The United States is
working with Microsoft to improve education management with computer
technology. The U.S. Agency for International Development, USAID, will provide
two million dollars to purchase equipment for the project. Microsoft will
design software that will help gather data in the education ministry. The
alliance is expected to provide educators and students with online resources.
years ago Uganda introduced free primary education for all children, opening
doors for millions who would have been too poor to go to school. Under the
Universal Primary Education program, the number of children between six and 15
years tripled over the past decade.
One of the remaining problems is the lack of a strong system of education
management. Teachers and administrators need to share vital information, such
as changes in school courses and programs, especially in rural areas.
no access to Information and Communication Technologies, known as ICT, it has
become harder for teachers to stay aware of decisions made by the education
Ogwal is a teacher at a school in Bugiri District in southeastern Uganda. He
says out of the 21 teachers that were assigned to the school, only six reported
for duty. The others declined the offer because of the severe shortage of
adequate facilities like teaching supplies and living quarters for teachers.
Ogwal says: "Teachers were here but some of them have refused to come. Some
only report and look at the situation and they don't come back. Living
standards here are difficult. For example, water is the biggest problem here.
We get water almost six kilometers away from here."
Twenty-seven schools may
have to close because of the shortage of teachers in Bugiri District.
says the few teachers who do stay to work find themselves in overcrowded
classrooms without enough information or teaching resources:
"There is [a] big workload among teachers because
you will find a teacher teaching about three or four subjects in more than two
classes. In fact, a teacher cannot find sufficient material because of the
lack of reliable data management systems in schools also makes it harder to
record, collect and access important information. Some teachers spend days
traveling to the headquarters to check whether or not their names are on the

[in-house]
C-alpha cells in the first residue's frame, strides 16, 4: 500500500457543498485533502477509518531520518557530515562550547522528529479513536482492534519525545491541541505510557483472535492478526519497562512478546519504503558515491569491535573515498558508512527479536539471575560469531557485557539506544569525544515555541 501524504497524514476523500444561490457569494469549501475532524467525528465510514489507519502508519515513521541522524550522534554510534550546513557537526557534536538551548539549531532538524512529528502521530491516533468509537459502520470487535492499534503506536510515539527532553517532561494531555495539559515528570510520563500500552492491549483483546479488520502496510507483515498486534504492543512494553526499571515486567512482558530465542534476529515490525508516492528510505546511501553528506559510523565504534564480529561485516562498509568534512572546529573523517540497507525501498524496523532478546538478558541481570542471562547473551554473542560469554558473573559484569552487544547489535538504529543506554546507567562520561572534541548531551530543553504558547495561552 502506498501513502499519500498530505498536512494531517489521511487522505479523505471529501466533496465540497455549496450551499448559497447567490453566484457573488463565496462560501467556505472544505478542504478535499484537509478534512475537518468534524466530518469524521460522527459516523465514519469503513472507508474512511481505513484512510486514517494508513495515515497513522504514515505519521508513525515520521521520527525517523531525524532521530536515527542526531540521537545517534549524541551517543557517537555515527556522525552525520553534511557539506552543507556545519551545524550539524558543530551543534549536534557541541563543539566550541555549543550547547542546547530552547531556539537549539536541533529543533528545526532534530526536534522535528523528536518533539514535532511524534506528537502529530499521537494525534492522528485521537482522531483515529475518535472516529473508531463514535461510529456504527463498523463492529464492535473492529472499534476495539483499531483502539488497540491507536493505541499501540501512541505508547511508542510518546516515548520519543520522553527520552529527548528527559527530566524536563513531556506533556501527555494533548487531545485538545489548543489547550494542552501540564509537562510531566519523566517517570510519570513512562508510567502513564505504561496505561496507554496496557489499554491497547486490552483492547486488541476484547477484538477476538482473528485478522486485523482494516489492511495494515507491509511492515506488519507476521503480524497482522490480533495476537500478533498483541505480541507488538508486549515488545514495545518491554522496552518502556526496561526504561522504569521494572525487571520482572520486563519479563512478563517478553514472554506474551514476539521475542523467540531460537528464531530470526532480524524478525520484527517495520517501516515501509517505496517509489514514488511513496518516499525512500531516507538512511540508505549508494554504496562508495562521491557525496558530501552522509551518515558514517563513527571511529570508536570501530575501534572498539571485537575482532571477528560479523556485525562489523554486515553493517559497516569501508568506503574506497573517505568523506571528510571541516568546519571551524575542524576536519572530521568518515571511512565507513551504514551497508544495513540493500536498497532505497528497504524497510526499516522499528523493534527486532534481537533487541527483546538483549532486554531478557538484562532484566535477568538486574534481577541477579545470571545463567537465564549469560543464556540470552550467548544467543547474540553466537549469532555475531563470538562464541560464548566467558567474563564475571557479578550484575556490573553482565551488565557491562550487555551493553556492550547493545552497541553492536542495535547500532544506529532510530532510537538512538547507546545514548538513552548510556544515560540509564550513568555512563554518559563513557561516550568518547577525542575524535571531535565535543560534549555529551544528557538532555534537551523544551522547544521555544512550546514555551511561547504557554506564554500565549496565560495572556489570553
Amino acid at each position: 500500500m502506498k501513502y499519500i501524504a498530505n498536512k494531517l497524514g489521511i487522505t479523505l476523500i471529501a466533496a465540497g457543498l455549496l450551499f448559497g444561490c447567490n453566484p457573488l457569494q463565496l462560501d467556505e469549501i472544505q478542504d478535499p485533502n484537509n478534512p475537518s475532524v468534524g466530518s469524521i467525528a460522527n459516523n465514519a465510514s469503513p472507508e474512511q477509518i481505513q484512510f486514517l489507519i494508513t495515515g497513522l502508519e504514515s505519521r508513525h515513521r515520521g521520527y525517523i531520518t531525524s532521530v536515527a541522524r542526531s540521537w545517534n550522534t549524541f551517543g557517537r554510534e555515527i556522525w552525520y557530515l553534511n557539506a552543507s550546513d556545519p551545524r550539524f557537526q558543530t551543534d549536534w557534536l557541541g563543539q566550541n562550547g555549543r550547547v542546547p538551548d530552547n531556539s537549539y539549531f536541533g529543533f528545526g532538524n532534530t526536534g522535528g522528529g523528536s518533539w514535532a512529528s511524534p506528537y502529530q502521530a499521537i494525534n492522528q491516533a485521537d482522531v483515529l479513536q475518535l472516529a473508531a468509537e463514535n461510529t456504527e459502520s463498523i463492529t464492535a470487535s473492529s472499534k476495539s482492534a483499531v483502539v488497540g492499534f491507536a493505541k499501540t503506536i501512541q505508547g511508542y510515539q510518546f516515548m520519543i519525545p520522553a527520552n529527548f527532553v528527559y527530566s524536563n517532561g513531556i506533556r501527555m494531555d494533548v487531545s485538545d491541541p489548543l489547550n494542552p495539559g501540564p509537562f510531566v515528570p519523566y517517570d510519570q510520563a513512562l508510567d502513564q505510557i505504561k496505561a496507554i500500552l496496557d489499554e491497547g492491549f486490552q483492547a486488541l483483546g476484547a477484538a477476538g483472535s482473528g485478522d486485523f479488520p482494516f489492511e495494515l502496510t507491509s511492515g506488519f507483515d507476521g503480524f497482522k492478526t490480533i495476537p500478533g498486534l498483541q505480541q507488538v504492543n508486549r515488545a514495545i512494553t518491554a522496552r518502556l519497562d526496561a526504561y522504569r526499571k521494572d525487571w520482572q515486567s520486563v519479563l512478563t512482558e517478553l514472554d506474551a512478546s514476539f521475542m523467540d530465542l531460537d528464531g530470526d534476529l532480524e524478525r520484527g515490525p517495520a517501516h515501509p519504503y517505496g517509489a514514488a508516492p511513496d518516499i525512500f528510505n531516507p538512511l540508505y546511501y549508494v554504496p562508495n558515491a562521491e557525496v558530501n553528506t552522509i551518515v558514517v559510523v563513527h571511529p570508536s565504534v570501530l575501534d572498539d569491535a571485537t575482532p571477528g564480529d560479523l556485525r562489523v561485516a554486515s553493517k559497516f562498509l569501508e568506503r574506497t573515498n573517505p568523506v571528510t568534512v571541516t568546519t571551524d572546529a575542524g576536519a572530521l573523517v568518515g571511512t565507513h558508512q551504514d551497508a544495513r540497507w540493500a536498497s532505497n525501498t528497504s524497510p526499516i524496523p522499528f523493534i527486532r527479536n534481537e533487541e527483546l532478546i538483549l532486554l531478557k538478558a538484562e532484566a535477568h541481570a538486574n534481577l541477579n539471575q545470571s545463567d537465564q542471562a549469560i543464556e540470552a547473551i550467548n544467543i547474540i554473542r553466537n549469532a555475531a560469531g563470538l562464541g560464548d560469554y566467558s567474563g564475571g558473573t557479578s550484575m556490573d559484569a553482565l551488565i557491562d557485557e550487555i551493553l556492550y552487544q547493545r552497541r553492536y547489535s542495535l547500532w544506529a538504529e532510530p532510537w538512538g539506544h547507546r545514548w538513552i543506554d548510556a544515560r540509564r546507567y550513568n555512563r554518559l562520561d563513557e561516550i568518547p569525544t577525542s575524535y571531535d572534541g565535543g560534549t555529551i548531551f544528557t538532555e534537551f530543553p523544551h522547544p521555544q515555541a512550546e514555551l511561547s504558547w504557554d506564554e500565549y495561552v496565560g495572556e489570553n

payroll. Once teachers are hired, it takes years for them to get onto the
government payroll because of red tape.
One example is what happened to Andrew Okumu. He was working as a teacher at
Budalla primary school and was later transferred to Mutumba primary school. But because of the poor flow of information,
the transfer was not on the books at Mutumba, making it difficult for him to
start earning a salary. He explained the dilemma
have not been given an assignment because I have not met with my boss. My boss
went to the district to rectify the situation of the teachers who are not
receiving their salaries. I had asked the headmaster of Budallanot not to delete me because the staff ceiling at
Mutumba is almost full, meaning that I have no way to access the payroll of
Mutumba primary school."
for Education Namirembe Bitamazire says a better system of information
technology – and teaching education professionals how to use it -- will
help them deliver better education for students from primary school to
"We need information. We
need data to be able to make correct decisions especially decisions on policy,
planning, budgeting and the rest. But where you don't have correct data it is
always difficult to arrive at correct decisions. Right now we have expanded our
school system and we need to know as regularly as possible what numbers we are
sponsoring in each school, district and classroom."
The mission director for
USAID in Uganda, David Eckerson, says the agreement between USAID and Microsoft
is a milestone that will help the government of Uganda improve its educational
we want to see is an education management information system that is fully
operational at the district level. So all districts will be running information
management systems where they will have access to information to make decisions
to improve the education system. And we will start in those districts that do
have the electricity to use the computers and then we will slowly but surely
USAID has committed up to
two million US dollars to help implement the project. Microsoft will set up and
manage an interactive website with education resources and curriculum,
including tools to help parents participate in their children's education.